It’s no secret that the Information Age is fully upon us. Never before have human beings had access to more information, from more sources.
Initially, the advent of the internet rewarded information providers, giving them access to massive audiences at the click of a mouse. As the Information Age matures and grows ever more efficient, these audiences are becoming overwhelmed with the deluge of information coming at us from all angles.
I quote the oft cited Herbert Simon, credited with coining the concept of the Attention Economy:
“…in an information-rich world, the wealth of information means a dearth of something else: a scarcity of whatever it is that information consumes. What information consumes is rather obvious: it consumes the attention of its recipients. Hence a wealth of information creates a poverty of attention and a need to allocate that attention efficiently among the overabundance of information sources that might consume it” (Simon 1971, p. 40-41).
With the overflow of information input we find ourselves exhausted and attention poor, unable to sift through the mountains of fact to find the gold nuggets of relevant truth that will contribute to our individual lives.
What we desperately need are filters. Mechanisms working on our behalf to get us the relevant, useful information to us when we need it, so we are free to ignore the useless clutter. The obvious example of this is the email filter, the “spam filter,” that ideally removes unwanted email information leaving the relevant data for us to process. But how do you automate style? Can you run a program to match our preferences?
The technology already exists, in our brains and the brains of trusted peers. We need editors. Style, editors, content editors, preference editors, opinion editors. People and organizations we trust to filter through the crap and get us what we really want.
This is already going on everywhere you look. This is why blogs become so popular. We relate to a certain blogger in a given area, and we look to them to do the editing for us in that particular field. It is a trust relationship that depends upon the maintenance of shared values and the perception of expertise. I am doing this for you right now. You look to me because you value my perspective on marketing and new media, and our values in this area are in alignment. I am a trusted editor for you in the infinite field of information about marketing. I could’ve written about any number of things, but i chose this topic because i felt it has the highest relevance in this field.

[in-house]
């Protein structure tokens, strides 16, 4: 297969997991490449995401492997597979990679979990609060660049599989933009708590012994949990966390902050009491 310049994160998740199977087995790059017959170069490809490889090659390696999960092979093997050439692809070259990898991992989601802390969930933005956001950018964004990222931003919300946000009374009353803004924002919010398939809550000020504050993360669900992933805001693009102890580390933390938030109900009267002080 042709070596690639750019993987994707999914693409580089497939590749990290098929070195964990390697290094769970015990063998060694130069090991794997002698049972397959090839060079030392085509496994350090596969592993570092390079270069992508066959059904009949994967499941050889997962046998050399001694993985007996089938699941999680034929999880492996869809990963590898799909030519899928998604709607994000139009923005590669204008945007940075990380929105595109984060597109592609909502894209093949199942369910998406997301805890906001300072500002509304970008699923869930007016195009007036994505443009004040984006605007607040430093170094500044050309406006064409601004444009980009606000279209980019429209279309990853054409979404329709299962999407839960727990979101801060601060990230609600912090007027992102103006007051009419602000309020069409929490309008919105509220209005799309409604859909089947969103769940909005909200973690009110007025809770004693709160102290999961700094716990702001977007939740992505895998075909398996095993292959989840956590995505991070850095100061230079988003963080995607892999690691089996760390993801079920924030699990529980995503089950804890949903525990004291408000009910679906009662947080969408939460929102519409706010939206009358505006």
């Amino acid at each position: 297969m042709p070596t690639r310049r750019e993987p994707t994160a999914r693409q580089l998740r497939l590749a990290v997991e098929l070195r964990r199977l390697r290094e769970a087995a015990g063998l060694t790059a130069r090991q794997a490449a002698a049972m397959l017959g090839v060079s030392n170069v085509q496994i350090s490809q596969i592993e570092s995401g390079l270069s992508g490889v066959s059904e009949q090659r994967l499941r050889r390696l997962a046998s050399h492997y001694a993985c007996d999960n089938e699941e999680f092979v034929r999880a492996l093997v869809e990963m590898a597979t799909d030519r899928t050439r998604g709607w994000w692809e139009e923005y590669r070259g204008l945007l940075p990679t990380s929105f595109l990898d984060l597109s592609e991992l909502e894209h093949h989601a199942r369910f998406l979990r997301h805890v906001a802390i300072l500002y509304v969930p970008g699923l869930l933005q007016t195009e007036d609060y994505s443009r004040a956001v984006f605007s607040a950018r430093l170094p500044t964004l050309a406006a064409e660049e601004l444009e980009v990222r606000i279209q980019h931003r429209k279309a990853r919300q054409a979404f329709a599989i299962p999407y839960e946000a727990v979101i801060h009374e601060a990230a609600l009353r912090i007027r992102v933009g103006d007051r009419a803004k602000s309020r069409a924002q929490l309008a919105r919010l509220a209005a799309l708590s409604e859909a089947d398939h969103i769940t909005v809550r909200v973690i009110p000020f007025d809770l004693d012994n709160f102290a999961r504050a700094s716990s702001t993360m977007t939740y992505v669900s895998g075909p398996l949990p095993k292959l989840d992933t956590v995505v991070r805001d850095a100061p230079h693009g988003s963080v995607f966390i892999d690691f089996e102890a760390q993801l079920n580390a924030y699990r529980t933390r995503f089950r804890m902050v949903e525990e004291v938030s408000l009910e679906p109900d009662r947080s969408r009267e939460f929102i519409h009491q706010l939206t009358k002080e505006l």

At this point I, your trusted editor, have consumed a dangerously high amount of your attention capital if you are still reading this. I will continue to evolve this and other concepts in the New media in subsequent posts and I invite you to contribute using the comments feature to help build this as a useful filter for future readers.
I was just talking about this last night with a friend, about how, if you’re an information junkie like I am, there is now just too much information available. I used to joke that my three goals were to know everything, weigh nothing and live forever, but at least on the know-it-all score I’m hitting overwhelm. I can’t have ten consecutive minutes of thought that don’t lead to “wait, I’ll just look that up.” And at this point I think I might have bookmarked the entire interweb.
Next I’m going to burn it onto a disk that I can keep in my pocket…